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Five vs. Five Review

Five vs Five coverAuthor: Jodie Sankey
Publisher: Self Published
Review By: David Stonehouse

Available now from Amazon £8.25 paperback, £3.08 Kindle buynow1

Five vs Five is a complex young adult thriller with many a twist and turn. The adventure follows Amy Telford, a teenage girl who is desperate to live a normal sort of life despite the fact that the world seems determined to throw chaos at her all the time. Her family is pretty dysfunctional, she’s surrounded by irritating kids who won’t leave her alone, and there are two guys, Jesse and Jayme who are both competing for her attention. Add to all that there’s a nasty voice in her head encouraging her to lash out with acts of extreme violence and it becomes clear that Amy is anything but the normal schoolgirl she wants to be.

The first third of the book pans out as a sort of comfortable teen drama. Amy has arguments with her self-absorbed mother and irresponsible father. School life is marred by gossipy pain-in-the-arse neighbour Natasha and nasty school slut Monique, whose nose is put right out of joint when the cool guys start ignoring her in favour of Amy. Then there’s the boys, who are fun when everything is light and flirty, but not so great when their attentions become more aggressive.

Sankey throws everything on its head when everything takes a much more dangerous turn. The boy she thinks she can trust turns threateningly stalkerish and things suddenly descend into vicious and unexpected violence. This is the point when the book really takes off. Amy’s family and friends have been keeping secrets from her, and the revelations that come out now change her life forever. Amy isn’t a normal girl – she’s a genetically modified weapon, a leftover of an abandoned military programme to create super-soldiers and assassins. The voice in her head is part of the treatment and a lot of the people around her have got them too.

Once the secret is out Amy can’t stay loose in the population any longer so she is whisked off to a training facility for people like her. As her skills are honed she learns a lot more about the grim reality of being a man-made assassin, and the secret lives of some the people who have watched over her all her life a revealed. Before too long the assassins are given the opportunity to compete against each other and show off their murderous talents in the sinister Five Vs. Five competition of the title.

It’s a first person narrative so everything hangs on the presentation of Amy. Fortunately, she’s a completely convincing character. Her dialogue is sharp and witty. She’s full of believable teenage anxieties about boys, clothes, friends and so on. The ‘normal girl’ aspects are so convincing from the word go that it’s not too much of a stretch to accept the more mental and disturbing stuff about her when it starts coming to the fore. The other characters are well drawn and believable too. Slutty Monique is so vile that you do actually want Amy to pummel her face in, while the complex male characters are well judged enough to make Amy’s mixed and confused emotions understandable.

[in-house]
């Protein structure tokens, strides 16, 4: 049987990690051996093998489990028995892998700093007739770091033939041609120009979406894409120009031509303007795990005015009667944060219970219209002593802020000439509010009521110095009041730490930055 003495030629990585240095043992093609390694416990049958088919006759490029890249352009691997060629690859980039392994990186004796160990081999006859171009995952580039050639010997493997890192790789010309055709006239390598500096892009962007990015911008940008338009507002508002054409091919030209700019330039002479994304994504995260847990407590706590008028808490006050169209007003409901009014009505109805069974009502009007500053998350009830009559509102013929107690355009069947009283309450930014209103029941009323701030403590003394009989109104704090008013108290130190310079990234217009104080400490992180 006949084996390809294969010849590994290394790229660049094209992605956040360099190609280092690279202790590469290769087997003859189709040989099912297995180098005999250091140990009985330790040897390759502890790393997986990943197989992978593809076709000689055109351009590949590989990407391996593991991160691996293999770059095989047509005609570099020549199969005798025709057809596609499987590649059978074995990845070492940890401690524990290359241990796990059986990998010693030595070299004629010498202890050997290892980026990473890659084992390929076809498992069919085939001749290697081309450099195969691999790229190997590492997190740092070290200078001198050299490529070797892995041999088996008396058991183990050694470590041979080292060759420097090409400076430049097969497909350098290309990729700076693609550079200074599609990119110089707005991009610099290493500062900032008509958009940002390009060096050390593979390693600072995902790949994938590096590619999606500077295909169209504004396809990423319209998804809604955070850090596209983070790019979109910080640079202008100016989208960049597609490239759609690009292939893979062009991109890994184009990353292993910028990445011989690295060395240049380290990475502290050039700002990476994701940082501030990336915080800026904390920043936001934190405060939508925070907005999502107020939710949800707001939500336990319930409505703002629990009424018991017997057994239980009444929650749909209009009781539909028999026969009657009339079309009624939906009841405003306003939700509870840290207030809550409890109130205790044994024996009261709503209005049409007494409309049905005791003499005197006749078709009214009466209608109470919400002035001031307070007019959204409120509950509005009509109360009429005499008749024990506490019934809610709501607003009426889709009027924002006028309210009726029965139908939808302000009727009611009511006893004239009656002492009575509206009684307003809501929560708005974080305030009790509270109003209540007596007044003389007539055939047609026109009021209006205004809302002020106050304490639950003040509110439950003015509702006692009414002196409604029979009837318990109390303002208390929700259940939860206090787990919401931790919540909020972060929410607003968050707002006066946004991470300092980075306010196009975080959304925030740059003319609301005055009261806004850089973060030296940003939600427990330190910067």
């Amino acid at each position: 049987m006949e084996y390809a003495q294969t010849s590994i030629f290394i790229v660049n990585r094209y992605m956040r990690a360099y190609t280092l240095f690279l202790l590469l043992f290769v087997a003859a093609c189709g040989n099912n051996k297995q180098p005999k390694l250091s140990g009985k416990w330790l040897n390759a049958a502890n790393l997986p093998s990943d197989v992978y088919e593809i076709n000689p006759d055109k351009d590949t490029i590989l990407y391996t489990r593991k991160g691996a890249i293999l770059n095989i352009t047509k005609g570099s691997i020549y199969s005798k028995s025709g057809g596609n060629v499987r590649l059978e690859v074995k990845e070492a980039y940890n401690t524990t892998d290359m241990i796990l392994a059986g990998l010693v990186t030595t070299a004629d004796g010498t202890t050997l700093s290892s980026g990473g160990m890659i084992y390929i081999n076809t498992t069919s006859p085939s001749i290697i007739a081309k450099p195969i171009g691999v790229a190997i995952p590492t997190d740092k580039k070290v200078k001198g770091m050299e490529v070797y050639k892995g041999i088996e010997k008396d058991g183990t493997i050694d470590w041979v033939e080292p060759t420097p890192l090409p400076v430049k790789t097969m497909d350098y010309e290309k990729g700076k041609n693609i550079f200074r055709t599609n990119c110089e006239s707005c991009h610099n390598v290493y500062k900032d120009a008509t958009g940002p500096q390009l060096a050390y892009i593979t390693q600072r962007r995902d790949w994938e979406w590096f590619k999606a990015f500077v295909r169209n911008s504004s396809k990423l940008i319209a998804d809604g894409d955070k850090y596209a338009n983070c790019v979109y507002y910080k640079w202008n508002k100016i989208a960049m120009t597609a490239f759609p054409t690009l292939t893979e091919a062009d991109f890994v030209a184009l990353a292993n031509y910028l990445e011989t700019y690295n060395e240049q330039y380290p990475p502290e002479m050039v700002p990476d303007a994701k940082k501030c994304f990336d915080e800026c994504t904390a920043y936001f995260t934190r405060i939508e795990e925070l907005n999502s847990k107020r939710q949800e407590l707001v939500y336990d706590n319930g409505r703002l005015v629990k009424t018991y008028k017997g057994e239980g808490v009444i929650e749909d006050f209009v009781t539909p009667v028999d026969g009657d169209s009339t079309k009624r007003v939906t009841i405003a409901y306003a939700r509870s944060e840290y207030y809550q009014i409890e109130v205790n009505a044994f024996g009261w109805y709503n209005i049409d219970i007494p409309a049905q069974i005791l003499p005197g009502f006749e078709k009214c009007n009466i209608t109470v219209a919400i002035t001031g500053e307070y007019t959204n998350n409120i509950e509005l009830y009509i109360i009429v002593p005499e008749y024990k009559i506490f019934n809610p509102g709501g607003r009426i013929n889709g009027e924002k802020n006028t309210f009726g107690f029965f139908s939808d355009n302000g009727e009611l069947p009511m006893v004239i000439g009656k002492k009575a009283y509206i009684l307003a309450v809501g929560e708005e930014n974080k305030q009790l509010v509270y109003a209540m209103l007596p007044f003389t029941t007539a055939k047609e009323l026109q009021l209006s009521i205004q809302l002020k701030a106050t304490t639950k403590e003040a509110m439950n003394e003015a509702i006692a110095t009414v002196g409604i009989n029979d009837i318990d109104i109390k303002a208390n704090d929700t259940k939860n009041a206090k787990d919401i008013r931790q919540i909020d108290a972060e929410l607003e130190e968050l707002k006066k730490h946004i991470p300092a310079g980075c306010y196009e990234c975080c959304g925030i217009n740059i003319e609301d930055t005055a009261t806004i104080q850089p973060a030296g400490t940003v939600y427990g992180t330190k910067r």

As for the action, and there’s quite a lot, it’s satisfyingly abrupt and matter of fact. It’s these sections that highlight Amy’s modified behaviour, as she drops comfortably into a level of brutality that would make most people reach for a bucket. Her complete lack of conscience about her enemies’ injuries sits uncomfortably alongside her oh-so-normal inner debates about her outfit or whether to straighten her hair.There’s also something particularly creepy about the idea that normal people are going about their everyday lives alongside born and bred killers. Any face in the crowd could be one of these assassins. It’s a nightmarish thought.

For a young writer this is a remarkably assured piece of writing. Sure, some passages feel a little bit overworked, but there are also some really attractively written sections, full of vivid images, and the accuracy of her characterisations is spot on. I would have like a bit more detail about the military research that led to the teen assassins, and the systems that are now in place to manage them alongside the normal population. However, there’s an argument that withholding details adds to the atmosphere of tension and mystery, so I’ll bow to the author’s wisdom on this.

Jodie Sankey has crafted a fast moving and exciting piece of young adult fiction that will ring true to its target audience. It will appeal to anyone who has enjoyed teen thrillers by writers such as Suzanne Collins or Anthony Horowitz. There’s also plenty of scope for sequels and spinoff stories with this set up. Amy’s story might have been told but there are plenty more young assassins out there with adventures to explore.

If you enjoy it please review it and support it. Jodie Sankey is a fresh and talented new writer who deserves to reach a wider audience.

David Stonehouse

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